This was my first time attending the Access Services Conference in Atlanta, GA. This is the 6th year of the Conference and there were over 300 attendees.
The Keynote speaker was Trevor Dawes, the 2013-14 President of ACRL. Citing recent reports, such as the NMC Horizons Report, he spoke on the future of libraries and the skills needed to meet new trends.
Sessions and highlights included:
Assessment of an ILL Buy Not Borrow program
- The presenter from Northern Illinois University concluded that their program did not save time or money but still considered it a success because they were able to fill requests for items that were difficult or impossible to obtain through ILL. Items purchased were sent to the subject specialist to determine if it would be added to the library collection. 72% were added.
Opening Course Reserves for self-check out
- If we have a spare $31K (CAD), we could set up open shelves for students to retrieve and check out Course Reserves material on their own. This includes a security gate and a self-service check out machine. The library at the University of Toronto Scarborough was circulating Reserves books at a higher rate than the rest of their collection so this plan freed the staff to focus on other tasks. They saw a 30% increase in the use of the Reserves books. Food for thought.
Orienting Access Services staff to other library service points
- Rob Withers of Miami University shared how they changed their training by beginning with a staff-initiated list of questions about other services in the library. Rather than inundate new staff with a building-wide tour using local acronyms, they invited staff from other areas of the library to come to meetings to tell Access Services about their role in the library. In addition to an improved retention rate, they reported that the staff was better informed and could provide better service.
OERs and Open Textbooks
- This session reported on the efforts of libraries to help deal with the cost of textbooks. At the University of South Carolina they initiated a reserves textbook program in 2008. They have over 1,000 in their collection and do not de-accession in case an older edition will meet a need. The cost is $20-25K per year and the circulation of the textbooks accounts for 20% of their total circulations. At Valdosta University the library is encouraging faculty to develop OERs (Open Educational Resources) in place of textbooks.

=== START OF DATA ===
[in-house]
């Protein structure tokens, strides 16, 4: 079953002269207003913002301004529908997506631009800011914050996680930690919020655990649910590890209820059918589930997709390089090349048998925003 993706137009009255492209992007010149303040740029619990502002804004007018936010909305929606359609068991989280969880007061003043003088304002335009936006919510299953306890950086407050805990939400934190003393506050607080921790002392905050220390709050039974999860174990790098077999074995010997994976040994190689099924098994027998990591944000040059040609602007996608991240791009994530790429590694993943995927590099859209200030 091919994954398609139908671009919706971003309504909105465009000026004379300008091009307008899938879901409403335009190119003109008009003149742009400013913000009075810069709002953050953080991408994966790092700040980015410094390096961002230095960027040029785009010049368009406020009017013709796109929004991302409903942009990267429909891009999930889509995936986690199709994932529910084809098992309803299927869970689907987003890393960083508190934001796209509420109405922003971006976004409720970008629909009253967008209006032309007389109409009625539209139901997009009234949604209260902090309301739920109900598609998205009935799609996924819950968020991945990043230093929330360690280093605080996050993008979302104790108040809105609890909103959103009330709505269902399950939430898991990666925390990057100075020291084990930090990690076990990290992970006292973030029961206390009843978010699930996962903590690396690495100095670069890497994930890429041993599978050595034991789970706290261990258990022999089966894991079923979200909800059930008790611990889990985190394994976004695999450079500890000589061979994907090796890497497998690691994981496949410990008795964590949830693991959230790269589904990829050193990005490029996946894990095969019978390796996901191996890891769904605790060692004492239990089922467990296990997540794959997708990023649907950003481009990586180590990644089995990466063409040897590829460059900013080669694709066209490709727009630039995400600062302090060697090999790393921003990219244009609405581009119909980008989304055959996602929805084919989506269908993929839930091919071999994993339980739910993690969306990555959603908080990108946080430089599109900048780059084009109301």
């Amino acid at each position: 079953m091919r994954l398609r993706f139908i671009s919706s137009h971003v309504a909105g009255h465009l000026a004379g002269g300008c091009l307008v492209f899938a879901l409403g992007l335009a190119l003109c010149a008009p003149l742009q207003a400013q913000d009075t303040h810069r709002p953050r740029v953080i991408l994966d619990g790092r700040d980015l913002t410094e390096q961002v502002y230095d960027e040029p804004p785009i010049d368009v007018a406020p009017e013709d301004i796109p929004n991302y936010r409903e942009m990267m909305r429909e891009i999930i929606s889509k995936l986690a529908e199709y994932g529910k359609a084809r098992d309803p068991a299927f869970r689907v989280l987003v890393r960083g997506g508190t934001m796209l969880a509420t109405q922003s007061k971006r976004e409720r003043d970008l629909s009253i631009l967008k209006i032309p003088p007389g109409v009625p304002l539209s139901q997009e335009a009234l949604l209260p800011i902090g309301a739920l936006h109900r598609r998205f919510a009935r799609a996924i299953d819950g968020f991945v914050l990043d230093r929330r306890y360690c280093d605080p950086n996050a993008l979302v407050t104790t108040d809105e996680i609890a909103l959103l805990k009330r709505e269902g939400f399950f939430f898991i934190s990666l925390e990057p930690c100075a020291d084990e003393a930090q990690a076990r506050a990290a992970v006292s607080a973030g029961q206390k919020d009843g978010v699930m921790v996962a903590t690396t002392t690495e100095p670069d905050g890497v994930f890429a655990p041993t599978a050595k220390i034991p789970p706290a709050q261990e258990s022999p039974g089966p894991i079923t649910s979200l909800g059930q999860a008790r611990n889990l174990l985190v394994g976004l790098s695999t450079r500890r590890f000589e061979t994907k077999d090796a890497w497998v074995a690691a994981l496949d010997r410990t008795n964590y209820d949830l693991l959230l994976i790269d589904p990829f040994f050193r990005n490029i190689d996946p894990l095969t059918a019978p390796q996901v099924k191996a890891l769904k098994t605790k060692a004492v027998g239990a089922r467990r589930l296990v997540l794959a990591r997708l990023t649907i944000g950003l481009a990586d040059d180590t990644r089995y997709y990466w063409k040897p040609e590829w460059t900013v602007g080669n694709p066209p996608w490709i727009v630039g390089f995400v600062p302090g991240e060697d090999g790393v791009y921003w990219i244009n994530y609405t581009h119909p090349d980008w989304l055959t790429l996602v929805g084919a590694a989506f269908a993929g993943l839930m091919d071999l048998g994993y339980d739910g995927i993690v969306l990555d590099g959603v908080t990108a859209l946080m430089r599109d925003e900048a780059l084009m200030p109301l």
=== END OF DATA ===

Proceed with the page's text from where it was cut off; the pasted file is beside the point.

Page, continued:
Marketing a new library service
- When the University of Maryland joined the Big 10 Conference the library gained access to an expedited delivery service called UBorrow. This session outlined the process of promoting the service to the campus community. One of the first steps was to create an adorable mascot named UBot. The others steps were: Plan, Define message, ID audience, Use data to plan, Execute campaign. Because this service duplicated some OCLC ILL services, the library saw a 47% decrease in OCLC requests which they calculated as saving $100K.
A library storage facility’s success
- At the University of Syracuse they have a storage facility that is similar to ours so I wanted to see how they operated. The setting up process was very familiar probably in part because they were working with Chris Brennan from GFA who helped us set up our facility and was at this presentation. Like ZSR, they use ILLiad to process requests but differ in that they purchased a satellite license for ILLiad at the storage facility.
To Boldly Go: E-Reserves from Home-Grown to Standalone to CMS
- So I attended this session thinking I would hear about a new approach to electronic course reserves using a course management system. Instead I learned that the library at the University of West Georgia no longer manages electronic reserves for their faculty. They abandoned their plans to use Ares as a course reserves management system. Citing the Georgia Board of Regents’ policy that faculty are personally responsible for copyright compliance, the faculty use their CMS (Desire2Learn) to post articles. The remaining related services offered are scanning and copyright consultation. They reported that there had been no negative feedback regarding this decision. I’d be interested to hear others’ thoughts on this.
In conclusion, I certainly appreciated the professional relevancy of almost all of the sessions. This was my favorite aspect of the conference. The Atlanta traffic was not. (I live in a town with 1 stoplight.)